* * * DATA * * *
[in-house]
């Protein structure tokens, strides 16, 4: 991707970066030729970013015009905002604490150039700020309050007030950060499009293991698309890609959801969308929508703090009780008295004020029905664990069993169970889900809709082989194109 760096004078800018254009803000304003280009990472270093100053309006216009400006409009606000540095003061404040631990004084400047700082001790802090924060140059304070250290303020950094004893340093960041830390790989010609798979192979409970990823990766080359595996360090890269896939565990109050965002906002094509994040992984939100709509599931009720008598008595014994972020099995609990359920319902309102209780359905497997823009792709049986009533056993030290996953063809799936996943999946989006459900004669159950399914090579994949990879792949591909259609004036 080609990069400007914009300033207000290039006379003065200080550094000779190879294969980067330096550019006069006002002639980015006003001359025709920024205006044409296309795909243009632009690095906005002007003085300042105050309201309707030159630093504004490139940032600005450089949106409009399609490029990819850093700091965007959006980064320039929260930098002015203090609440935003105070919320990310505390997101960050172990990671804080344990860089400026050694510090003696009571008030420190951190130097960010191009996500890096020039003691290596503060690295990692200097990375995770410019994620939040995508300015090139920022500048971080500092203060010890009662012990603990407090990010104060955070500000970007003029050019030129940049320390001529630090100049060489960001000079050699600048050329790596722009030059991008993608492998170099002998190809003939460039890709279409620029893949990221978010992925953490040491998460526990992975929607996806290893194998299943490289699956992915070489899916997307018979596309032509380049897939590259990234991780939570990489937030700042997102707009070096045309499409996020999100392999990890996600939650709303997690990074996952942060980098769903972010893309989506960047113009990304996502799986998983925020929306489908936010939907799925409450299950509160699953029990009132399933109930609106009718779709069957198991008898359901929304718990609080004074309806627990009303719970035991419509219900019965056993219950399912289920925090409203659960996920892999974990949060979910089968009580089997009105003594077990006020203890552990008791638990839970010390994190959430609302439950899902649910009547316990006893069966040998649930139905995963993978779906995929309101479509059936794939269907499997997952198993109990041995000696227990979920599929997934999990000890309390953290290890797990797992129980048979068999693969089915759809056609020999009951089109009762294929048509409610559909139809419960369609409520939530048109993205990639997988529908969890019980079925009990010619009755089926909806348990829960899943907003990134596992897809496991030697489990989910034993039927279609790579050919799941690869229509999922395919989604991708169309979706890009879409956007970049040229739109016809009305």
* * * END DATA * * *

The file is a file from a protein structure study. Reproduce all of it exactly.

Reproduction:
[in-house]
């Protein structure tokens, strides 16, 4: 991707970066030729970013015009905002604490150039700020309050007030950060499009293991698309890609959801969308929508703090009780008295004020029905664990069993169970889900809709082989194109 760096004078800018254009803000304003280009990472270093100053309006216009400006409009606000540095003061404040631990004084400047700082001790802090924060140059304070250290303020950094004893340093960041830390790989010609798979192979409970990823990766080359595996360090890269896939565990109050965002906002094509994040992984939100709509599931009720008598008595014994972020099995609990359920319902309102209780359905497997823009792709049986009533056993030290996953063809799936996943999946989006459900004669159950399914090579994949990879792949591909259609004036 080609990069400007914009300033207000290039006379003065200080550094000779190879294969980067330096550019006069006002002639980015006003001359025709920024205006044409296309795909243009632009690095906005002007003085300042105050309201309707030159630093504004490139940032600005450089949106409009399609490029990819850093700091965007959006980064320039929260930098002015203090609440935003105070919320990310505390997101960050172990990671804080344990860089400026050694510090003696009571008030420190951190130097960010191009996500890096020039003691290596503060690295990692200097990375995770410019994620939040995508300015090139920022500048971080500092203060010890009662012990603990407090990010104060955070500000970007003029050019030129940049320390001529630090100049060489960001000079050699600048050329790596722009030059991008993608492998170099002998190809003939460039890709279409620029893949990221978010992925953490040491998460526990992975929607996806290893194998299943490289699956992915070489899916997307018979596309032509380049897939590259990234991780939570990489937030700042997102707009070096045309499409996020999100392999990890996600939650709303997690990074996952942060980098769903972010893309989506960047113009990304996502799986998983925020929306489908936010939907799925409450299950509160699953029990009132399933109930609106009718779709069957198991008898359901929304718990609080004074309806627990009303719970035991419509219900019965056993219950399912289920925090409203659960996920892999974990949060979910089968009580089997009105003594077990006020203890552990008791638990839970010390994190959430609302439950899902649910009547316990006893069966040998649930139905995963993978779906995929309101479509059936794939269907499997997952198993109990041995000696227990979920599929997934999990000890309390953290290890797990797992129980048979068999693969089915759809056609020999009951089109009762294929048509409610559909139809419960369609409520939530048109993205990639997988529908969890019980079925009990010619009755089926909806348990829960899943907003990134596992897809496991030697489990989910034993039927279609790579050919799941690869229509999922395919989604991708169309979706890009879409956007970049040229739109016809009305």